Indian mythology is a fascinating galaxy of stories and legends of gods and goddesses and the temples dedicated to the pantheon of gods are no less fascinating. Indian temple architecture is one of the most brilliant not just in terms of its exquisite craftsmanship but also in its ideology and conception. From north to south, east to west, wherever we go, we get to see variations in temple architecture and building styles. However, the underlying concept of a temple’s layout remains constant, whether it belongs to the Nagara style, Kalinga style or the Dravidian style. Hindu temples are conceptualized as a human body in a lying posture. The entrance gateway or “gopurams” represents the feet, the “dhwaja-stambha” or flagstaff represents the centre of the body, the entrance hall or “sabha mandap” and the gallery represent the abdomen and chest while the sanctum sanctorum or the “garbha griha” represents the human head.
When we visit a temple, the first part to come in sight is the entrance gateway or the gopuram. Even before setting foot inside the temple, devotees bow their heads at the gopuram in respect to the deity inside and this is why the gopurams are so very significant and an important part of temple architecture. A well known Tamil saying goes “gopura darshanam, koti paapa nashanam” which means that by seeing the gopuram, a person’s sins are absolved. In south Indian temples, the gopurams are exquisitely carved and designed and their height is always more than the main shikhara or vimana of the sanctum. Whereas in north Indian and west Indian temples, the gateways are present but usually less ornate and their height is always less than the main shikhara of the temple. The building plan of a gopuram is usually a rectangular stone base with a superstructure of brick and pilaster with a barrel vault ceiling. On the top are placed “kalashs” or vessels of varying numbers.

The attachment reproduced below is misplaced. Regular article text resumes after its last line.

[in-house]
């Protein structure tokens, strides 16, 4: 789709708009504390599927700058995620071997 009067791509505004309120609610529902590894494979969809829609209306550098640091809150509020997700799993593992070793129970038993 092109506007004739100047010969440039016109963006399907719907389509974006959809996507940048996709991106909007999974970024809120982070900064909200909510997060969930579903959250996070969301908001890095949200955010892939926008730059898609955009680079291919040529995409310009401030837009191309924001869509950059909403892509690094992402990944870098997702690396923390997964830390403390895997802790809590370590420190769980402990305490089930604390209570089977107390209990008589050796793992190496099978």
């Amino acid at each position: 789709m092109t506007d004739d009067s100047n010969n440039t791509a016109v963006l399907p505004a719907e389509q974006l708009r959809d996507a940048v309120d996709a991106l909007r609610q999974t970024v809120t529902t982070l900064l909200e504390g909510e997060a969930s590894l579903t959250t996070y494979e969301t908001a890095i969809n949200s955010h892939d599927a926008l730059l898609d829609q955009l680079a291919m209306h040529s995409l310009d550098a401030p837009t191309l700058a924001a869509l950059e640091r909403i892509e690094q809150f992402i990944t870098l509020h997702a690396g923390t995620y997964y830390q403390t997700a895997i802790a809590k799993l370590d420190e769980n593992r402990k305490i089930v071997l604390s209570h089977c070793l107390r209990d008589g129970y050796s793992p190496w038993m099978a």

In old times, the towering gopurams used to serve as landmarks for the travellers and they had a scientific purpose as well. Due to their great height, they used to act as lightning conductors and also receiver of cosmic energy which was eventually transmitted to the deity inside the sanctum sanctorum. Nowadays, they are a reminder of the splendour of India’s rich cultural heritage.
Let’s take a look at some of the famous temples and their gopurams –
Swami Narayan temple, Ahmedabad – The northern gateway is the principal entrance. The uniqueness of this gateway lies in the fact that it is a blend of local, regional and British architectural styles. On the panels are seen motifs of women in Rajasthani and Marathi folk costumes carrying babies.
Virupaksha temple, Hampi – This 14th century temple has a 9 tiered eastern gateway which is 50 m in height and covered in beautiful sculptures. The gopuram on the northern side is called “kanakgiri gopura” and leads to subsidiary shrines and eventually to the Tungabhadra river.
Parthasarathy temple, Chennai – This 8th century temple is one the oldest in Chennai and highly revered. Its also one of the few temples dedicated to Sri Krishna as Parthasarathy or Arjuna’s charioteer. The Rajagopuram built by Pallava king Tondaiman Chakravarthy is a 7 tiered structure, with its beautiful sculptures in vivid colours. Its one of the most eye catching features of this gopurams temple and a true gem of Dravidian architecture.